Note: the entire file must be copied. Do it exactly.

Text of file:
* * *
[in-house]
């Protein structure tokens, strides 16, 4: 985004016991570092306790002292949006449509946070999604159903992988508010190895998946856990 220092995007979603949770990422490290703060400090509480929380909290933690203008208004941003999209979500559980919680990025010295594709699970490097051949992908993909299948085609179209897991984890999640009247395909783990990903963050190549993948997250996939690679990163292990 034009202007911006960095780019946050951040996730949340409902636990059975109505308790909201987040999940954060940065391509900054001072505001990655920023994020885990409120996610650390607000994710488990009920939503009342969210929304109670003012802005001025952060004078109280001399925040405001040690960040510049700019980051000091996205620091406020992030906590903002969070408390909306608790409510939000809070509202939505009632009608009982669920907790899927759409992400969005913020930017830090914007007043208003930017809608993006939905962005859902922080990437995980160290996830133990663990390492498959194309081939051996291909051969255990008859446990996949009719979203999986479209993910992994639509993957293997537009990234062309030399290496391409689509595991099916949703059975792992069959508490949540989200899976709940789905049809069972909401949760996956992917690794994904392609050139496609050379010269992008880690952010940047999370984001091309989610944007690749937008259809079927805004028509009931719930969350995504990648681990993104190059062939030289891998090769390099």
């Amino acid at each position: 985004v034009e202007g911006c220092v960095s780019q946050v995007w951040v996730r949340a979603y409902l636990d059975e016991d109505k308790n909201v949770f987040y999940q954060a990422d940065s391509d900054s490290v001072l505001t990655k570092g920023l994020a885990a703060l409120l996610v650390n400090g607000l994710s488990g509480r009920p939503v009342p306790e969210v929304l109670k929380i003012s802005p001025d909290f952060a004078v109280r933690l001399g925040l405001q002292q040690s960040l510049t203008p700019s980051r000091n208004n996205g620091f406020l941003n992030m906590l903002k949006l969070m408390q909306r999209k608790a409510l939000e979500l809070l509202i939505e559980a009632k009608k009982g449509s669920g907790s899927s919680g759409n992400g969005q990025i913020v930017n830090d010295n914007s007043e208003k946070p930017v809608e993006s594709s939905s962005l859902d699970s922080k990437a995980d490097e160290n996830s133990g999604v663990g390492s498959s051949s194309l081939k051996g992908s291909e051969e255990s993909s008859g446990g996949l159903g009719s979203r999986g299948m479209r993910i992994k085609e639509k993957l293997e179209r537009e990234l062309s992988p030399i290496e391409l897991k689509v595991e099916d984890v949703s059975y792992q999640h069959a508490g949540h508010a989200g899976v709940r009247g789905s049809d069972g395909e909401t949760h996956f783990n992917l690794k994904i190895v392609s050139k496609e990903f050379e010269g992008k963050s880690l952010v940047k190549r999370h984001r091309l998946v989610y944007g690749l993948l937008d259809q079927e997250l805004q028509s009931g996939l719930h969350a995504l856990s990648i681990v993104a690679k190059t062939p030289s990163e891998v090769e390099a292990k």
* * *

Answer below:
[in-house]
């Protein structure tokens, strides 16, 4: 985004016991570092306790002292949006449509946070999604159903992988508010190895998946856990 220092995007979603949770990422490290703060400090509480929380909290933690203008208004941003999209979500559980919680990025010295594709699970490097051949992908993909299948085609179209897991984890999640009247395909783990990903963050190549993948997250996939690679990163292990 034009202007911006960095780019946050951040996730949340409902636990059975109505308790909201987040999940954060940065391509900054001072505001990655920023994020885990409120996610650390607000994710488990009920939503009342969210929304109670003012802005001025952060004078109280001399925040405001040690960040510049700019980051000091996205620091406020992030906590903002969070408390909306608790409510939000809070509202939505009632009608009982669920907790899927759409992400969005913020930017830090914007007043208003930017809608993006939905962005859902922080990437995980160290996830133990663990390492498959194309081939051996291909051969255990008859446990996949009719979203999986479209993910992994639509993957293997537009990234062309030399290496391409689509595991099916949703059975792992069959508490949540989200899976709940789905049809069972909401949760996956992917690794994904392609050139496609050379010269992008880690952010940047999370984001091309989610944007690749937008259809079927805004028509009931719930969350995504990648681990993104190059062939030289891998090769390099």
């Amino acid at each position: 985004v034009e202007g911006c220092v960095s780019q946050v995007w951040v996730r949340a979603y409902l636990d059975e016991d109505k308790n909201v949770f987040y999940q954060a990422d940065s391509d900054s490290v001072l505001t990655k570092g920023l994020a885990a703060l409120l996610v650390n400090g607000l994710s488990g509480r009920p939503v009342p306790e969210v929304l109670k929380i003012s802005p001025d909290f952060a004078v109280r933690l001399g925040l405001q002292q040690s960040l510049t203008p700019s980051r000091n208004n996205g620091f406020l941003n992030m906590l903002k949006l969070m408390q909306r999209k608790a409510l939000e979500l809070l509202i939505e559980a009632k009608k009982g449509s669920g907790s899927s919680g759409n992400g969005q990025i913020v930017n830090d010295n914007s007043e208003k946070p930017v809608e993006s594709s939905s962005l859902d699970s922080k990437a995980d490097e160290n996830s133990g999604v663990g390492s498959s051949s194309l081939k051996g992908s291909e051969e255990s993909s008859g446990g996949l159903g009719s979203r999986g299948m479209r993910i992994k085609e639509k993957l293997e179209r537009e990234l062309s992988p030399i290496e391409l897991k689509v595991e099916d984890v949703s059975y792992q999640h069959a508490g949540h508010a989200g899976v709940r009247g789905s049809d069972g395909e909401t949760h996956f783990n992917l690794k994904i190895v392609s050139k496609e990903f050379e010269g992008k963050s880690l952010v940047k190549r999370h984001r091309l998946v989610y944007g690749l993948l937008d259809q079927e997250l805004q028509s009931g996939l719930h969350a995504l856990s990648i681990v993104a690679k190059t062939p030289s990163e891998v090769e390099a292990k």